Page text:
It was probably close to 50F when I left Jessica’s house a few hours ago intending to come home and possibly read or knit. The walk from Jessica’s to the house I’m staying is short enough that I almost do not have to experience the weather before I am back inside. Thankfully a light breeze caressed my cheek just halfway home and I took the gesture as an invitation to take a walk. In addition to the nearly warm night air, my tummy was very full from some delicious, spicy dish I had just eaten at Jessica’s.
Add to that a head full of questions, prayers and thoughts, and you have the perfect ingredients for a very good, long walk….
The wind was friendly and playful and there is something so very clean about Pacific Northwest air. It seemed to encourage me and refresh me much like a cool glass of water would after strenuous work. I don’t say this to make my words more flowery but because I felt it to be so true and I can only seem to describe one thing by comparing it to another.
The air was my counselor. Occasionally I would stop in my walking to gaze longer at something- evergreen trees swaying high, high above me- black silhouetted against a blue black sky. Waving hello or maybe simply enjoying their own private dance. I stopped often to study the effects different porch lights and street lights had on the objects they illuminated- I especially like to do this at a vantage point which blocks the actual glaring bulb and reveals all of the shadows and highlights involved. All of the yellows and greens and blacks- sometimes glamorous and sometimes ominous.
I talked to God about things and cried a few times. I hid from cars a few times. Once I hid standing against a tree and had the feeling that all of the surrounding trees were witnessing and participating in my covert evening stroll. I stood under one such tall, old witness and marveled at the feeling of protection and comfort it gave. One errant branch hung much lower than the rest, almost the lazy one, bobbing back and forth with the breeze, teasing me a little for my personal anthropomorphizing melodrama.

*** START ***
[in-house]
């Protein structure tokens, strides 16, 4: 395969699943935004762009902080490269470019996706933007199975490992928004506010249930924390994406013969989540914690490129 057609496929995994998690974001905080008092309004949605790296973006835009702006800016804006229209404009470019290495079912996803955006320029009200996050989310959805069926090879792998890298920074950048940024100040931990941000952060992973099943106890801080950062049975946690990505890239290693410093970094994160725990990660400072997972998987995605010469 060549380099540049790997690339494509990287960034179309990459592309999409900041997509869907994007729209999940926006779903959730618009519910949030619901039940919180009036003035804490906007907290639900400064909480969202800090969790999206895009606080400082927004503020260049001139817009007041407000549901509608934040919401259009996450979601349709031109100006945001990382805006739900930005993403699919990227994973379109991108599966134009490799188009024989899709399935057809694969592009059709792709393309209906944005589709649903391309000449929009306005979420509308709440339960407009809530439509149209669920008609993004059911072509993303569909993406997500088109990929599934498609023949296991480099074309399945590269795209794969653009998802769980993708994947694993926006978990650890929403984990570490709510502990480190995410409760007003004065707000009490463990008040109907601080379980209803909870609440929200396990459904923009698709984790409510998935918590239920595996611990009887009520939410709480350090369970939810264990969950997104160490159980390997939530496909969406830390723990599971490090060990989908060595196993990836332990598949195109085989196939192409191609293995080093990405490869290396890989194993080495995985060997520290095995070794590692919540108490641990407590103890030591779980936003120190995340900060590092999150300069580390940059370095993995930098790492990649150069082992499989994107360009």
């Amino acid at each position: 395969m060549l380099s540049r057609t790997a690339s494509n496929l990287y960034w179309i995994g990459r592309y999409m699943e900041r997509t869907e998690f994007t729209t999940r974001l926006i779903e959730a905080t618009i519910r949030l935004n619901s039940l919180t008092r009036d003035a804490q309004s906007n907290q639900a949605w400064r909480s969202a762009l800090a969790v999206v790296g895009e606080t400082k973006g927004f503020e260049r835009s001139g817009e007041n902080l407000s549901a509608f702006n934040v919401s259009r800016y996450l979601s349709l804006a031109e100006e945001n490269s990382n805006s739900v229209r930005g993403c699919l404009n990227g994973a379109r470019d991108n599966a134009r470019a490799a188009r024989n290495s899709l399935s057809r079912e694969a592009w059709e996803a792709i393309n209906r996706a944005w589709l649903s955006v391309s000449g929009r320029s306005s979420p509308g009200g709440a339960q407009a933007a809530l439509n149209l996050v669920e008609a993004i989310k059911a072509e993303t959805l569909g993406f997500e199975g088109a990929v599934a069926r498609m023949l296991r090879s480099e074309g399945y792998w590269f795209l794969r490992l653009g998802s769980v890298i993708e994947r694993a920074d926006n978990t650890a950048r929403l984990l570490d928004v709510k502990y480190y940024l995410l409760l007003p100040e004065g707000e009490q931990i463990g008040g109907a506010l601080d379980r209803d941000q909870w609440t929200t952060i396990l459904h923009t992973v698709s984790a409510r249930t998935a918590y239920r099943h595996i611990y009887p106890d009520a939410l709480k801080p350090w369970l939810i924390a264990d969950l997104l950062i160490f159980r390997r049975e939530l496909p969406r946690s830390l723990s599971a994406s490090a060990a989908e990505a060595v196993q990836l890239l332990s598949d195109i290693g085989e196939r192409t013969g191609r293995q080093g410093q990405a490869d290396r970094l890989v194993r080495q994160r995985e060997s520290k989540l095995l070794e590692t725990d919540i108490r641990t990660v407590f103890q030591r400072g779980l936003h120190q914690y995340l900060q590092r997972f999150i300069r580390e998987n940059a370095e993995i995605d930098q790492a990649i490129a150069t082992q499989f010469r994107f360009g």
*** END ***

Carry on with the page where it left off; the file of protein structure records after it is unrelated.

But I have long done this silly thing of attributing human emotions and motivations to inanimate objects or animals. It neither worries me that I make this up in my head, nor does it kill the meaning infused by the fantasy. It allows the wind to counsel me and the trees to comfort at times when they are the only physical beings around.
There were, in fact, poems writing themselves up and down every tree and and path as I walked along. Poems of love and loss and hope and pain. Poems of brave knights and wild maidens and their limitless inner worlds. Poems written by dirtied hands, made so on the cold, wet forest floor of the Cascade Mountains- hands that climbed over rocks and fallen trees in earnest search of the illusive trail ahead. Poems of that trail which delights and disappoints and entices, soothes and laughs us forward and breaks our hearts.
I guess I’m saying that it was a really good walk. One I’d like to hold in my pocket when I return to the dry and cold and sunny Colorado.